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Toward the end of our recent primary campaign, I found in my mail an envelope from Common Cause stuffed full of petitions urging campaign reform. After having read ad after ad in which candidates ran on the backs of their wives and children, churches, business and professional associations, but never on an issue of substance, I smirked and trashed the envelope.
No doubt, campaign reform is a desperate necessity. But the big lobbies are stomping around so heavily in the muck of campaign financing that their eyes are too roiled for them to see the real problem.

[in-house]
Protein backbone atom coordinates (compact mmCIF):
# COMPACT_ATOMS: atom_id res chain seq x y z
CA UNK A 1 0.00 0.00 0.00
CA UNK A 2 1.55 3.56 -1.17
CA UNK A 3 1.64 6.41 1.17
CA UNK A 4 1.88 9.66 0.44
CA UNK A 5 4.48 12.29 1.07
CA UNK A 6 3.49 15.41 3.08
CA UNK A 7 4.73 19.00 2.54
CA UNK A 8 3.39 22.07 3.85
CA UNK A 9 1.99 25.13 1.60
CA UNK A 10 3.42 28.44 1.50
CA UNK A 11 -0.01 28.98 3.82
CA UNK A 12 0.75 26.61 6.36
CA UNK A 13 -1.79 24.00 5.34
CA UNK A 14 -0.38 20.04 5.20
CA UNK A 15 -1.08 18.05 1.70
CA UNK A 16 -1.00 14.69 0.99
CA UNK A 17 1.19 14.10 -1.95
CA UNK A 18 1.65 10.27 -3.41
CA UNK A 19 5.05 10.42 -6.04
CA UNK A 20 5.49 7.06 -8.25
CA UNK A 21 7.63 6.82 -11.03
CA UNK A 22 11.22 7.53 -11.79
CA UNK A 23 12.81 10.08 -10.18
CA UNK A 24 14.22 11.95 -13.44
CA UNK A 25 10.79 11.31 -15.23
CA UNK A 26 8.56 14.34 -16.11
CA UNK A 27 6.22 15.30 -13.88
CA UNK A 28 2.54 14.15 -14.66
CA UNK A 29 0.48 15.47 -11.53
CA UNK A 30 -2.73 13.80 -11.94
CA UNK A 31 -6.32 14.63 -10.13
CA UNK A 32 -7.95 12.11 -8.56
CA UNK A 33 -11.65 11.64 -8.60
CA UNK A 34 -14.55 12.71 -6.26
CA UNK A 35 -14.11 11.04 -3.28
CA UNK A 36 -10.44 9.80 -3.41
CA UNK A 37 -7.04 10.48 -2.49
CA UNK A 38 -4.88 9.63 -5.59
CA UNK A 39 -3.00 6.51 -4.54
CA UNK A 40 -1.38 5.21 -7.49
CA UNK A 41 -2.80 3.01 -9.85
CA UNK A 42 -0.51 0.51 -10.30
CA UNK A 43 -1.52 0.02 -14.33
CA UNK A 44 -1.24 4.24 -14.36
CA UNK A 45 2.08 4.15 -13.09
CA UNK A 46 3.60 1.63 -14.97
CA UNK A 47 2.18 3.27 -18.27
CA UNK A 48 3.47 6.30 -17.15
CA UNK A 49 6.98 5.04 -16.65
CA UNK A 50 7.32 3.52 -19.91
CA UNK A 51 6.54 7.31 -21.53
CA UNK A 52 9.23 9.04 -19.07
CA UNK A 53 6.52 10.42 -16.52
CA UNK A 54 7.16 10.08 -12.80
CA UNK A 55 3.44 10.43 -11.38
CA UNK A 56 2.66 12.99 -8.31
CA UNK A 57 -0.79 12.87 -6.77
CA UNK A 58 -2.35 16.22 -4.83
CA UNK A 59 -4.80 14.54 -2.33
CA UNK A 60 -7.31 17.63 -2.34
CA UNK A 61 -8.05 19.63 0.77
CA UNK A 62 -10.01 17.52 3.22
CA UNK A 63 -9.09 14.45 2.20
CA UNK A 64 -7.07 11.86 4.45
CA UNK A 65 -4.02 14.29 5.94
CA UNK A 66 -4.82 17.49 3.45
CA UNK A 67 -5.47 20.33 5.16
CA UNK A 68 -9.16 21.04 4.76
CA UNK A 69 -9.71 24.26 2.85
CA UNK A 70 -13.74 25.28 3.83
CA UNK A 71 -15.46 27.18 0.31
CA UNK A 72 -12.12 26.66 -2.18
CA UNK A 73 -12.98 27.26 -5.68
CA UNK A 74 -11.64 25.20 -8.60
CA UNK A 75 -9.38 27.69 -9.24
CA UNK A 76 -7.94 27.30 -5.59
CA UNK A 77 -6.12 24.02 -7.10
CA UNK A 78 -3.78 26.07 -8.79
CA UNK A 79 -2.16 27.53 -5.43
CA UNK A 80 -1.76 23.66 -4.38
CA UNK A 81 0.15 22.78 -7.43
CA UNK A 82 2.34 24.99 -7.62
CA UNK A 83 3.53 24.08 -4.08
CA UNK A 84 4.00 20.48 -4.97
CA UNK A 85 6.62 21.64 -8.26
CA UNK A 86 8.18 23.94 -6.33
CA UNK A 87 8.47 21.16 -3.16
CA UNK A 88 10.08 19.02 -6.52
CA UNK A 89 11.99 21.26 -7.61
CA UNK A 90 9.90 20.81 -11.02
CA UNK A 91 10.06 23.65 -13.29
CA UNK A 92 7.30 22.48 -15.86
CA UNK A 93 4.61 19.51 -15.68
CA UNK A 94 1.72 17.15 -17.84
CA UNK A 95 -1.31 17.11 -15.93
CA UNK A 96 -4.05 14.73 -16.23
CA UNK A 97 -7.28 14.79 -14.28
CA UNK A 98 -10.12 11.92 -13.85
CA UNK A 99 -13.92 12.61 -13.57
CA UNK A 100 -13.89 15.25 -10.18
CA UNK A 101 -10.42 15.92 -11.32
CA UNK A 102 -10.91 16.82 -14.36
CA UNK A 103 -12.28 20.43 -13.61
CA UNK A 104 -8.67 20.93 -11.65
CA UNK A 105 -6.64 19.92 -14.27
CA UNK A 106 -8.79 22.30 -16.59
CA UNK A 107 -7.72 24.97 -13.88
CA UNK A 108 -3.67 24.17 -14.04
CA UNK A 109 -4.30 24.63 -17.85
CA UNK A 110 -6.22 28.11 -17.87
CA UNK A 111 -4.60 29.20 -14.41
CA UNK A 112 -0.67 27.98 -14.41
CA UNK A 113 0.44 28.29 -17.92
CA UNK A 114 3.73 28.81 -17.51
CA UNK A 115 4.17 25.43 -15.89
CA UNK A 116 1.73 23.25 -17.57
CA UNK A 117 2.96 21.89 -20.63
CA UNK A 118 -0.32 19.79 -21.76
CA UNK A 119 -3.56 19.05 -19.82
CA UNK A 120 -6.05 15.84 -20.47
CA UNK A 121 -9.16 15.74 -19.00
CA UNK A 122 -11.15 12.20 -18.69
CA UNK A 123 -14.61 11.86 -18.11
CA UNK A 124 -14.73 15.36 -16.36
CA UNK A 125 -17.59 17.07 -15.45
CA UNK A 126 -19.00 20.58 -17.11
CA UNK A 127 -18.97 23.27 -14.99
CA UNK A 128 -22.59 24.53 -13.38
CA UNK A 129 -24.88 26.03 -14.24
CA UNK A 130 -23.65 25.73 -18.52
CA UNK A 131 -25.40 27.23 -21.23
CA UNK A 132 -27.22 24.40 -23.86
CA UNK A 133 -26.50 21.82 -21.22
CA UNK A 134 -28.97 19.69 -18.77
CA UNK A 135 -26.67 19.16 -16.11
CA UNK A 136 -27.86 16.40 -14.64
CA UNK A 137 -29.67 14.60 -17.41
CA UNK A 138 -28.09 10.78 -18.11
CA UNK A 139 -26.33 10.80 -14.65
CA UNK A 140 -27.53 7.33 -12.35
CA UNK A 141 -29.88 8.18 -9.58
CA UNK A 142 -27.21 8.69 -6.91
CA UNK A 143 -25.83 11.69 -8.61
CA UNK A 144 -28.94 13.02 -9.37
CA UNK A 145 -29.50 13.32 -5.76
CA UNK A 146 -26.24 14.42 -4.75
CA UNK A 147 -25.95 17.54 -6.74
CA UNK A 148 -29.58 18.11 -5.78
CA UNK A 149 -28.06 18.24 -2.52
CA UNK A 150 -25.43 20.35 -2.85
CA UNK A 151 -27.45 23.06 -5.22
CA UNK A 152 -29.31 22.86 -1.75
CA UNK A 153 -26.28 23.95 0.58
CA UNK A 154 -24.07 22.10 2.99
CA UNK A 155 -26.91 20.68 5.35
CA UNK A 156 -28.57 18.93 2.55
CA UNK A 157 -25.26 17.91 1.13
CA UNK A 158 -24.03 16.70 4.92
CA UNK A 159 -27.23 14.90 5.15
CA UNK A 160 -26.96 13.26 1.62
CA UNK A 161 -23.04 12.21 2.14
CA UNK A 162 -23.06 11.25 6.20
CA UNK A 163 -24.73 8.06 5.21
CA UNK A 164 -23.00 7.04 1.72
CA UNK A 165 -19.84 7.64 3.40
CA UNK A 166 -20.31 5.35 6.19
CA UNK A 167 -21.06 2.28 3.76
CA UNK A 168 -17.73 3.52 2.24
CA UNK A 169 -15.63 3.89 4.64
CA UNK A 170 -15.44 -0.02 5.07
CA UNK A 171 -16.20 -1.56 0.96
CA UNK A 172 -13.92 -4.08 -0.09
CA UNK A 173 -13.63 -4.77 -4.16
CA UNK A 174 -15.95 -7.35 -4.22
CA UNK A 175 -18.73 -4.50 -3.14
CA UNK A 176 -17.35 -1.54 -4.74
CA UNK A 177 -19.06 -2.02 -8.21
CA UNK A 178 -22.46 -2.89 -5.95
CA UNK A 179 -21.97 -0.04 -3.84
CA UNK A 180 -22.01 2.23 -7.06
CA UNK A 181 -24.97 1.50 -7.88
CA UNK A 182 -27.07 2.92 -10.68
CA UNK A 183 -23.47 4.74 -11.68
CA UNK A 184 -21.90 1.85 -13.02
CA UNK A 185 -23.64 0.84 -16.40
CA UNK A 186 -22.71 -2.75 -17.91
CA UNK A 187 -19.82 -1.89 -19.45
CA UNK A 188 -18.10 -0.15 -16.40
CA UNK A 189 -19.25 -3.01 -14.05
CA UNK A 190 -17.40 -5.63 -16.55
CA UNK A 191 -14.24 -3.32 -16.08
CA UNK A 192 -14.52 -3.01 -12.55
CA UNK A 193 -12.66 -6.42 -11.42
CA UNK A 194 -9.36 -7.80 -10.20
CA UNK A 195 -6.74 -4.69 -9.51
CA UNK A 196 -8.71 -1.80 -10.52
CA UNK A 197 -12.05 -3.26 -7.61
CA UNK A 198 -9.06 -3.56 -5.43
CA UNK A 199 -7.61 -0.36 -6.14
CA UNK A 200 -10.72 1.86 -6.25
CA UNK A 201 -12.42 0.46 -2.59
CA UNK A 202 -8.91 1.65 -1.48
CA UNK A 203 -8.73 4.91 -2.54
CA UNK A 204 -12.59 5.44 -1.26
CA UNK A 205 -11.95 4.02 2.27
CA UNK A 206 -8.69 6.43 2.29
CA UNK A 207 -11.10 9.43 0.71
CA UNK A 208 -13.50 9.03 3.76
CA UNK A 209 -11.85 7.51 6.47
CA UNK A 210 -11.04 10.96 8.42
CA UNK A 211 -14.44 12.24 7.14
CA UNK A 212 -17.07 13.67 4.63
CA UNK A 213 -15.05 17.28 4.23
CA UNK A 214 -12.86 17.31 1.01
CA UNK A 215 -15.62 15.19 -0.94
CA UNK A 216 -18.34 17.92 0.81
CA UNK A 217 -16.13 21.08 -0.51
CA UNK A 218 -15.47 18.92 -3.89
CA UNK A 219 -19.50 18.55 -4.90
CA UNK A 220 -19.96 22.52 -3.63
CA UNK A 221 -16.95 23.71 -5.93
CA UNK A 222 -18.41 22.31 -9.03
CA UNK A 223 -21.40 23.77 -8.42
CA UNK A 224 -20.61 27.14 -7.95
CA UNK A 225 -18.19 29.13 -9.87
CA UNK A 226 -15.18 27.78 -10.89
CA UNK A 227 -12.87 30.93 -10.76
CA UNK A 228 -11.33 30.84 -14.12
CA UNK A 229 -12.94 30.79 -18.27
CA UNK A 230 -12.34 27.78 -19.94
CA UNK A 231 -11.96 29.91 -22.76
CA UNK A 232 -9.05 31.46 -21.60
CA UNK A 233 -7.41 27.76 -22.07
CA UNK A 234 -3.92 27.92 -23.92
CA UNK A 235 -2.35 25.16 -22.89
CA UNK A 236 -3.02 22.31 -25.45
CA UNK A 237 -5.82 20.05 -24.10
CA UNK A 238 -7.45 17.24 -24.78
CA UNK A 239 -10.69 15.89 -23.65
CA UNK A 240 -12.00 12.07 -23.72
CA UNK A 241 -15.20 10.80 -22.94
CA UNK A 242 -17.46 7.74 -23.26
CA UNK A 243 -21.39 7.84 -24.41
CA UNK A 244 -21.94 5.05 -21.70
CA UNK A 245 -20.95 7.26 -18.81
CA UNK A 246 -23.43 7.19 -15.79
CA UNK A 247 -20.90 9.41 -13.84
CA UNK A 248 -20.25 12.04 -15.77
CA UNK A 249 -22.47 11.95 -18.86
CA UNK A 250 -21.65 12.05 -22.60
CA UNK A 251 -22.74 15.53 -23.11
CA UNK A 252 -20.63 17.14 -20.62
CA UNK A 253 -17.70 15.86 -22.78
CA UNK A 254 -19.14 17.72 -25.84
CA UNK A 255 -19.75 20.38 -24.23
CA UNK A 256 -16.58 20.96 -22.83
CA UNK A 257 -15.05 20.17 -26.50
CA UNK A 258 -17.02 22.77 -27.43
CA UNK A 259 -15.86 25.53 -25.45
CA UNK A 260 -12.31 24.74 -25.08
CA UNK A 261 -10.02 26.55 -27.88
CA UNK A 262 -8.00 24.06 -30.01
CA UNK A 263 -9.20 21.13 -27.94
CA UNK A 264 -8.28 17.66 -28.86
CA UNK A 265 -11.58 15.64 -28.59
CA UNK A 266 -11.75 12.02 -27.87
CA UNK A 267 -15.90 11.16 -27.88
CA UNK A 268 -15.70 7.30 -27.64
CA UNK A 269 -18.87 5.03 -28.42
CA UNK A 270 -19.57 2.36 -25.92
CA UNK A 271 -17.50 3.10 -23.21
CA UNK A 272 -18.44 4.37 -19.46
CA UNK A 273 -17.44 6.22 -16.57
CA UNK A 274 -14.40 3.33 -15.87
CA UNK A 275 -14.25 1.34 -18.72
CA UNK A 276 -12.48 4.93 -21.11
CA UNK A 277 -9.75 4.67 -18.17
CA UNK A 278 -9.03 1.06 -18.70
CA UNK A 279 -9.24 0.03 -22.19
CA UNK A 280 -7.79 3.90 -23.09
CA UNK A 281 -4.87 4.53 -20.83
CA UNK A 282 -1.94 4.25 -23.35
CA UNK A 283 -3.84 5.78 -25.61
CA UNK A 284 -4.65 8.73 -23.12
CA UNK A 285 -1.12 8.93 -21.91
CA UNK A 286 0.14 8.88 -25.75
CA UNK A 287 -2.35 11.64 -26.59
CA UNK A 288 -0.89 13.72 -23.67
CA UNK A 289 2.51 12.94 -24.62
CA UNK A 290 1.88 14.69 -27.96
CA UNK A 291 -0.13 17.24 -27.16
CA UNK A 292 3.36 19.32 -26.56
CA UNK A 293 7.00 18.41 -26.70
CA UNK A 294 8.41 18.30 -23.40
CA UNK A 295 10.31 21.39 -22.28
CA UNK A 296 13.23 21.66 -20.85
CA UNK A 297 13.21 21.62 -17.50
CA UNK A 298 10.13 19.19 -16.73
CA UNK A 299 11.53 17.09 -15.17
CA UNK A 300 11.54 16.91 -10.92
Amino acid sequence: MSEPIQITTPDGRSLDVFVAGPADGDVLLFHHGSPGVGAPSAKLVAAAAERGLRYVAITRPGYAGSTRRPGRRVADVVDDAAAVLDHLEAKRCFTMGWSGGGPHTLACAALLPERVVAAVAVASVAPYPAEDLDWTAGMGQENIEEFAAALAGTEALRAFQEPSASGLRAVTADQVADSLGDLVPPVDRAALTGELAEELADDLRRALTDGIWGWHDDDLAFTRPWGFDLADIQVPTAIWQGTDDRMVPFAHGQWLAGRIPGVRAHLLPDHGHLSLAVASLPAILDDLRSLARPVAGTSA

Campaign financing can only be reformed by politicians, yet they know more desperately than most of us how important campaign financing has become. They need it; they depend upon it--they cannot reform what they have become so needy of and dependent upon. Then, too, there are the constitutional issues involved in attempts at such reform that may be insurmountable without endangering our other liberties as well.
But has anyone seriously asked why campaign financing has grown so important? Could it be that such vast amounts of money are necessary because so many candidates have nothing substantial to run on and therefore can only attempt to outdo one another by inundating us with irrelevant nonsense that provides them with their one hope of success--name recognition? If so, the problem the reformers are concerned with perhaps can be solved without the help of politicians.